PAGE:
The Importance of Prescriptive Grammar

Have you ever caught a phrase in your own speaking or writing that went against what you’ve taught your students? Did you split an infinitive? Did you use good in place of well to describe the manner in which an action was done? Just how serious are these violations of prescriptive grammar?

I think no English language teacher would argue against the necessity of teaching descriptive grammar. For example, students must know proper word order to be understood. I am learning English is clear. English learning I am is not.  The need to adhere to prescriptive grammar, in contrast, is subject to debate. Consider these two statements: (a) I don’t understand anything you said. (b) I don’t understand nothing you said. Both are comprehensible. Would you tell your students that (b) is incorrect? What if they tell you they’ve heard the use of double negatives by native speakers? What would your response be?

Some so-called grammar mistakes have already evolved into acceptable language patterns for everyday communication. Everyone must do their share of the work is a good example. You might not even notice that a student used their rather than the prescribed his or her to refer back to everyone. Other mistakes are more serious because they tend to invite judgment about a speaker’s education, intelligence, and/ or social standing. Use of double negatives and ain’t are two examples.

I’d argue that prescriptive grammar is important to teach so that English language learners can make the effort to use standard English when other variations are not suitable. Often what is required to be a good communicator is knowledge of the language that is appropriate for the occasion.  Using contractions and starting sentences with conjunctions are acceptable practices in e-mail to our family and friends, but they should be avoided in college term papers and cover letters. That is because communication in academic and professional contexts often demands a higher level of formality; those situations warrant more conscious attention to language. English language learners should understand this. Our job as teachers is not just to teach correct English but also appropriate English.

Can you give examples of questionable mistakes in English grammar? What goes against prescriptive grammar but nevertheless finds its way into your own writing and speaking, especially in informal situations?

Here are eight practices that I admit to doing on occasion:

  • Starting sentences with the conjunction but;
  • Using was instead of the subjunctive were in present unreal conditional statements and statements expressing a present wish;
  • Using slow as an adverb;
  • Using good as an adverb;
  • Not shifting tenses back in reported statements;
  • Using a plural pronoun or possessive adjective to refer back to everyone, somebody, etc.;
  • Using each other to refer to a group of three or more people;
  • Using there’s before a plural subject.

 

Sources

http://www.ling.udel.edu/eastwick/ling101_f99/de_vs_pre.html

http://www.ling.upenn.edu/~beatrice/syntax-textbook/ch1.html

http://www.humnet.ucla.edu/humnet/linguistics/people/schuh/lx001/Discussion/d10.html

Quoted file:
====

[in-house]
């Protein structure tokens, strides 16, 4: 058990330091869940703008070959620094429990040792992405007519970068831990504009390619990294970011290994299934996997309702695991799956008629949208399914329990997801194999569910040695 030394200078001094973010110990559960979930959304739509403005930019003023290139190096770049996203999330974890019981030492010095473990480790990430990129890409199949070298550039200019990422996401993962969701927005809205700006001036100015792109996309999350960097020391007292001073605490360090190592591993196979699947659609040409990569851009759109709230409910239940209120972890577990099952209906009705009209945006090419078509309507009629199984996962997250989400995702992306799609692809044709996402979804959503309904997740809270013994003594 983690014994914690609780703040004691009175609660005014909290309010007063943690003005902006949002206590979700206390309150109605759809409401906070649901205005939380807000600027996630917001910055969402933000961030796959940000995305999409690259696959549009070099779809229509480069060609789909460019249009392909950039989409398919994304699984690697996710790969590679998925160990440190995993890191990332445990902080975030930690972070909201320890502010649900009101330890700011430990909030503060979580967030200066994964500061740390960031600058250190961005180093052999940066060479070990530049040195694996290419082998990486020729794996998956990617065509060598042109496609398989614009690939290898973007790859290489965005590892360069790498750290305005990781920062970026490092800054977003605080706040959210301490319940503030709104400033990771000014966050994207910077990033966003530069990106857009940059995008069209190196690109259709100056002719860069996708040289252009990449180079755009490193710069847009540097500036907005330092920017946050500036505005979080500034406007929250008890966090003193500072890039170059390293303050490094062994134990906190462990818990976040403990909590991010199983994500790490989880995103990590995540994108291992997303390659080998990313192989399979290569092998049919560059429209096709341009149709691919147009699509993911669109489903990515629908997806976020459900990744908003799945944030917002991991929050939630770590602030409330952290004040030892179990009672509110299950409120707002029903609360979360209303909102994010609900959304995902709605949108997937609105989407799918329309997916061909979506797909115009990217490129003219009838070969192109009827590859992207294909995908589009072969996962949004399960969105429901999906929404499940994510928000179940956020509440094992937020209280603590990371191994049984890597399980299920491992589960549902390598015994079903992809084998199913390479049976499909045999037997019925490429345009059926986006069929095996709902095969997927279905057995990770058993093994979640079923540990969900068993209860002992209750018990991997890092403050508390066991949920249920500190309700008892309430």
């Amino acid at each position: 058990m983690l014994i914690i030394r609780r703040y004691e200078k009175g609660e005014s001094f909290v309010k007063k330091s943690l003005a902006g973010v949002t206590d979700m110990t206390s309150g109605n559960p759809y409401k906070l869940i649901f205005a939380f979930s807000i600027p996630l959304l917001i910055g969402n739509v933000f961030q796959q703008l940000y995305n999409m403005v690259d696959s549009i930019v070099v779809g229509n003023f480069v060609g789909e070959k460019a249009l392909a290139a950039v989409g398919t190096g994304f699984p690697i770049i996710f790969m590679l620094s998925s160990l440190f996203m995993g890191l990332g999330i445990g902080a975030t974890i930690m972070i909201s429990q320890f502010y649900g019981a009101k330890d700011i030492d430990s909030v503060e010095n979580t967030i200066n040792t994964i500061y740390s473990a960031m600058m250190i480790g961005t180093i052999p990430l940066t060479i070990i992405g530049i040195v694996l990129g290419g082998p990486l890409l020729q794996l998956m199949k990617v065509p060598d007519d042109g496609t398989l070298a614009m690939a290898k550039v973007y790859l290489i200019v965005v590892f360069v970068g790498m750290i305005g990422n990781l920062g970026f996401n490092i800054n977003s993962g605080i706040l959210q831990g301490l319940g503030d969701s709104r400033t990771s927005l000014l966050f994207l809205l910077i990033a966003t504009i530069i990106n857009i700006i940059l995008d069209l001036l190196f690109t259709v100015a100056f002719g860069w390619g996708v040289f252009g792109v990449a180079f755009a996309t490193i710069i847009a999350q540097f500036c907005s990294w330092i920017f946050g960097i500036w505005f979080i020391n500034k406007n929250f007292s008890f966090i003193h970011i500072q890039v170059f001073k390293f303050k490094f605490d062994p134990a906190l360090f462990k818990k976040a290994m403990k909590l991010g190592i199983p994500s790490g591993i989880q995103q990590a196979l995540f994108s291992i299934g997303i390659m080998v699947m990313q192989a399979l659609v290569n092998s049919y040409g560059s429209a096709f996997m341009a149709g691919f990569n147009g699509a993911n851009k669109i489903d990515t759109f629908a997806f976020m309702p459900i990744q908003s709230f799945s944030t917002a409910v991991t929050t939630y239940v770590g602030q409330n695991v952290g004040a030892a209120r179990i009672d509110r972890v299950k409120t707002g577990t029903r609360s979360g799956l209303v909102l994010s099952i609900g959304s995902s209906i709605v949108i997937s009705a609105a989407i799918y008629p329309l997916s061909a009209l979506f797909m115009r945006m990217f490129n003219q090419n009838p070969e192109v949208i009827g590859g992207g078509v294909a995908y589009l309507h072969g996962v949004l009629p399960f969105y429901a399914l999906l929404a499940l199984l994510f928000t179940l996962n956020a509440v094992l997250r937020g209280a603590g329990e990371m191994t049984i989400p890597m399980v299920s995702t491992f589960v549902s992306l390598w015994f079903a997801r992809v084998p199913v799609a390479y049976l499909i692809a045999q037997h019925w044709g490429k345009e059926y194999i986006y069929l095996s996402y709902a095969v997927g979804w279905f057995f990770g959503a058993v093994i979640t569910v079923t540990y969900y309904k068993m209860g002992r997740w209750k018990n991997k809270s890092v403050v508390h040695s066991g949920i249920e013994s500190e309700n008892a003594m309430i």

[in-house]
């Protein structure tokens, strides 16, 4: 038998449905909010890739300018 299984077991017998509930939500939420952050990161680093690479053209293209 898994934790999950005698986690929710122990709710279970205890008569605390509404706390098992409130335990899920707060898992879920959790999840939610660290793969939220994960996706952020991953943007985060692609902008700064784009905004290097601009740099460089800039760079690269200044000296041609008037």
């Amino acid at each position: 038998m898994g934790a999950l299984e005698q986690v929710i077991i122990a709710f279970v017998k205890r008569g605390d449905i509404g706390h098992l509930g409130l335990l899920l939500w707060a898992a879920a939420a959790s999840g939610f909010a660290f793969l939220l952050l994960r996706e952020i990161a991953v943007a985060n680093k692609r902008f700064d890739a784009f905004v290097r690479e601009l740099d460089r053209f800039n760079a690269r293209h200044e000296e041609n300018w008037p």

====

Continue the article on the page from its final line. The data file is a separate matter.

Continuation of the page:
5 Comments Add yours

  1. uday kumar says:

    Dear Madam,
    Just now I have seen your blog and videos on youtube. You are doing wonderful job for the teachers and learners of english. May god bless u and give u energy to do even better

  2. homegrammar says:

    Is it really that you think no English teacher would argue against teaching descriptive grammar or do you mean no ESL teacher would do so? Most English majors I know have very little knowledge of linguistics. They wouldn’t even be capable of teaching descriptive grammar.

    I agree that prescriptive grammar is a valuable list of writing conventions and should be taught.

    1. I was referring to ESL/ EFL teachers. I think as a group today we all agree that we must teach language as it’s used. In the past, there may have been a bigger gap between what was stated as a set of rules in a grammar book and the language people used every day. Grammar books today acknowledge levels of formality and take into account appropriacy of language in different situations. Some structures are no longer seen as “wrong” but merely “non-standard”. I feel we should teach standard grammar, but help learners deal with non-standard structures in day-to-day communication.

  3. Johnny says:

    Hello, everyone. Is it possible to use the Present Perfect, as a first action, and the Past Simple, as a second action? What I was taught is that tenses sequence must be maintained, but I saw that Jennifer uses the opposite in the first sentence which says: Have you ever caught a phrase in your own speaking or writing that went against what you’ve taught your students? Can anyone help me tell me if it is correct or not? Thanks in advance

    1. Hello Johnny. It’s funny how structures tumble out of our mouths or flow from our finger tips, and then we’re left to wonder about the logic of our choices.🙂

      In this case, I believe the verbs tenses and the use of aspect can be justified:
      “Have you ever caught” = present perfect to inquire about a general past experience
      “what you’ve taught” = present perfect to refer to an action that began in the past and continues to the present
      “that went against” = simple past to refer to a single past event (The uttered phrase contradicted a teaching. This is a single point in time.)

      It’s hard to find similar examples, but I looked a little at online forums that mimic spoken English. Here’s one:
      http://www.reddit.com/r/AskReddit/comments/2qsz0c/reddit_have_you_ever_been_caught_talking_to/

      Hope that sheds some more light on these verb forms. Regards!

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